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    “We must carry on our work with patience. We must bear with many abuses and injuries from those to whom we seek to do good. When we have studied for them, and prayed for them, and exhorted them, and beseeched them with all earnestness and condescension, and given them what we are able, and tended them as if they had been our children, we must look that many of them will requite us with scorn and hatred and contempt, and account us their enemies, because we ‘tell them the truth.’ Now, we must endure all this patiently, and we must unweariedly hold on in doing good, ‘in meekness instructing those that oppose themselves, if God, peradventure, will give them repentance to the acknowledging of the truth.’ We have to deal with distracted men who will fly in the face of their physician, but we must not, therefore, neglect their cure. He is unworthy to be a physician, who will be driven away from a frenetic patient by foul words. Yet, alas, when sinners reproach and slander us for our love, and are more ready to spit in our faces, than to thank us for our advice, what heart-risings will there be, and how will the remnants of old Adam (pride and passion) struggle against the meekness and patience of the new man! And how sadly do many ministers come off under such trials!”
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14 Year Old John

This is an email I received from a mom who is dealing with her 14 year old son with FAS and his residential center. I’ll be posting her emails, telling her story over the next few days. It is somewhat comforting to know others have struggles with their children like we have had, but at the same time, how does one consider it comforting when others are suffering?  It is a conundrum!

I will refer this mom as “Mrs. Smith” and her son, “John.”

For those of you who have been following my saga regarding my son in residential treatment…. I drove to [my son’s residential facility] today for my monthly family therapy session with John and his therapist. John is in a “leveled” program where there are 6 steps. These 6 steps are in two categories: progressing through 6 steps of talk therapy, and progressing through 6 steps of behavioral improvements on the residential unit. As I expected, he is talking his way right through the 6 therapeutic levels and is on level 5 after one year. As to the relational and behavioral progress, he has regressed back to level three. John’s therapist had promised that he would have John through the program in a year or less…. all 6 levels. The therapist was expecting him to be like most kids who do just exactly that. He looks and act like most kids, so I can’t really fault the therapist for expecting this initially.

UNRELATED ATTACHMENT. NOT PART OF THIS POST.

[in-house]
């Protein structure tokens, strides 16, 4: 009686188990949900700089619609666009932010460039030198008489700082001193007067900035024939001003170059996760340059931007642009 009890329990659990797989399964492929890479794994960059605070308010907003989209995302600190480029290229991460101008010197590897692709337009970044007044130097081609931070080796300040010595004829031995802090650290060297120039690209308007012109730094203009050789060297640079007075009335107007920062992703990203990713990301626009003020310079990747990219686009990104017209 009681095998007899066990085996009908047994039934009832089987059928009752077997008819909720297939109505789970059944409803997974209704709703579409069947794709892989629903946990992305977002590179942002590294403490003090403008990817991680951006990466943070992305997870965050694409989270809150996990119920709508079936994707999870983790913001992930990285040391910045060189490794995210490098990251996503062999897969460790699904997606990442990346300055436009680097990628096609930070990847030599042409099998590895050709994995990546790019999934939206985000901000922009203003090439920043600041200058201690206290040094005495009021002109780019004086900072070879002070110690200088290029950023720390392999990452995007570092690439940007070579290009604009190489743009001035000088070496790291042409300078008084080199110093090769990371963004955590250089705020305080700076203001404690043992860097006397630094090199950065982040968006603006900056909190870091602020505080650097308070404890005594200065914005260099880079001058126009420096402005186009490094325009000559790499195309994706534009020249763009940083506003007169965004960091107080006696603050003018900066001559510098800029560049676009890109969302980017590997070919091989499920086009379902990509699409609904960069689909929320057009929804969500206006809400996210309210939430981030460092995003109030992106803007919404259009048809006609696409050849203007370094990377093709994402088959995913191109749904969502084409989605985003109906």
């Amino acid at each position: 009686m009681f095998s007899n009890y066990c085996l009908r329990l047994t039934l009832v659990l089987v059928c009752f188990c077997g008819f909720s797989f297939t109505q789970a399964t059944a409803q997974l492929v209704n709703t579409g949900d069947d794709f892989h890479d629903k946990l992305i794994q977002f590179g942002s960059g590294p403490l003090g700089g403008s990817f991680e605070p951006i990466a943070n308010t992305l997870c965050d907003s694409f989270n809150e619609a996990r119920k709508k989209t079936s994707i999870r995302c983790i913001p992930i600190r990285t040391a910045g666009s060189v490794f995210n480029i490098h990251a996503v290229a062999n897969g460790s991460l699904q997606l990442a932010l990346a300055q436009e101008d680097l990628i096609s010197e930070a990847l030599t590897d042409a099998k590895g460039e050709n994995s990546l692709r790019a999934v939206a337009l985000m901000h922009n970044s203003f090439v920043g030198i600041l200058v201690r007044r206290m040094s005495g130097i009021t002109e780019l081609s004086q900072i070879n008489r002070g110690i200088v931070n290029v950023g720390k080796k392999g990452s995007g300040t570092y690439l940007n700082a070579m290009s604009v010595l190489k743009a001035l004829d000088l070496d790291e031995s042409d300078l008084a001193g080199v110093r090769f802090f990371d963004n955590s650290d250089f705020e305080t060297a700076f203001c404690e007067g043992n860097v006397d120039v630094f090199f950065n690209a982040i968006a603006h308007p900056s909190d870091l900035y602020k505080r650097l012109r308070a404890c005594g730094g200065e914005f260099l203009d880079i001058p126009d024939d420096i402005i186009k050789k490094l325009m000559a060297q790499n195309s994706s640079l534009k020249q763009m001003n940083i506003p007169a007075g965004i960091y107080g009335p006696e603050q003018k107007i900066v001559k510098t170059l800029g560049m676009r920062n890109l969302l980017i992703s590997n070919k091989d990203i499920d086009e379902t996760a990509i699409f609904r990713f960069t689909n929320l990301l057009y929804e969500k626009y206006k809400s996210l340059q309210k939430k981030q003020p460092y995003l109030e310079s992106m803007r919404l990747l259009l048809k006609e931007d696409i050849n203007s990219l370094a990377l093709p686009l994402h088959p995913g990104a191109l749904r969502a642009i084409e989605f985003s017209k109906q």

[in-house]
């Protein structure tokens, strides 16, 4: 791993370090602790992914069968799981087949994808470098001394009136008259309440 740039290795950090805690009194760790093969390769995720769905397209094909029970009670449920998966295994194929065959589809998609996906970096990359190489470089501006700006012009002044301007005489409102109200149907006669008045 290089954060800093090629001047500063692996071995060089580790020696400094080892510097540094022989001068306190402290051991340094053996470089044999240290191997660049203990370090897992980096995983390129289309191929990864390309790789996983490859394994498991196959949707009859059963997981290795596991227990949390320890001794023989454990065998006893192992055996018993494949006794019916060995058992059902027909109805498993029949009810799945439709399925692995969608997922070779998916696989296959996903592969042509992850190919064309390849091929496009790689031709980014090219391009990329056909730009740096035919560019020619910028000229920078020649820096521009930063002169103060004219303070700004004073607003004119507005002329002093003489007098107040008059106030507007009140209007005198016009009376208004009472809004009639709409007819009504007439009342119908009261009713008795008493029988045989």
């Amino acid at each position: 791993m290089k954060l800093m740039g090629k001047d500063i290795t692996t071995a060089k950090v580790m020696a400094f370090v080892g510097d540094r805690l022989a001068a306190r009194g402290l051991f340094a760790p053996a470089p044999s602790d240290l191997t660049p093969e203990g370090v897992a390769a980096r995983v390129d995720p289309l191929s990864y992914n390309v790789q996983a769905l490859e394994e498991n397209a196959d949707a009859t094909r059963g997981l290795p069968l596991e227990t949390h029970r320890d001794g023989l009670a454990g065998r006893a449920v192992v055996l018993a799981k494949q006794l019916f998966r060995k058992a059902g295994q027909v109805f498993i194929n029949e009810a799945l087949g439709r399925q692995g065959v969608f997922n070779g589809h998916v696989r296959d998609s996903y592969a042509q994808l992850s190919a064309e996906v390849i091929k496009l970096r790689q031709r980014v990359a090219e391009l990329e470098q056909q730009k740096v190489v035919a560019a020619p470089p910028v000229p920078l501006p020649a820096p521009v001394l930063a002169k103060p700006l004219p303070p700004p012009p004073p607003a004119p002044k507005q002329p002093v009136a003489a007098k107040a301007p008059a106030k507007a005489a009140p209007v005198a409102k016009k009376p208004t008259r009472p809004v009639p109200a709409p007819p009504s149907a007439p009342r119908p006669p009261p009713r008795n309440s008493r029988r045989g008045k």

He is on the learning curve for FASD.  After a year in this facility, John’s talk therapy level is almost what you would expect. His behavioral level is about half. This is just about right for an FASD kid. I would expect he could make it through his behavioral levels if allowed to stay for two years…… he just needs about twice as much time as most kids. In the course of the family sessions over the past year, the therapist has discovered that everything they are trying to do on the unit, I have done at home. I have achieved about as much success as they are achieving.

Today in the therapy session, the therapist announced to John, “You know, your mom is a very smart person!” Yeah! My IQ just went up! I hope it is reflected in their progress report when they evaluate me next time. :~) I think he is making them crazy with his obsessions. Obsessiveness happens to John when he is on attention meds. I had warned the therapist, but he “knew better.” Now that my intelligence has gone up, the therapist took notes when I mentioned that the meds contributed greatly to the problem, and that neurobiofeedback (he needs another dose of treatments in teen transition years) will give him the benefits of attention without the side effects of obsessive anxiety and irritability.

 Tomorrow I will post the evaluation report that “Mrs. Smith” is referring to in the above paragraph.


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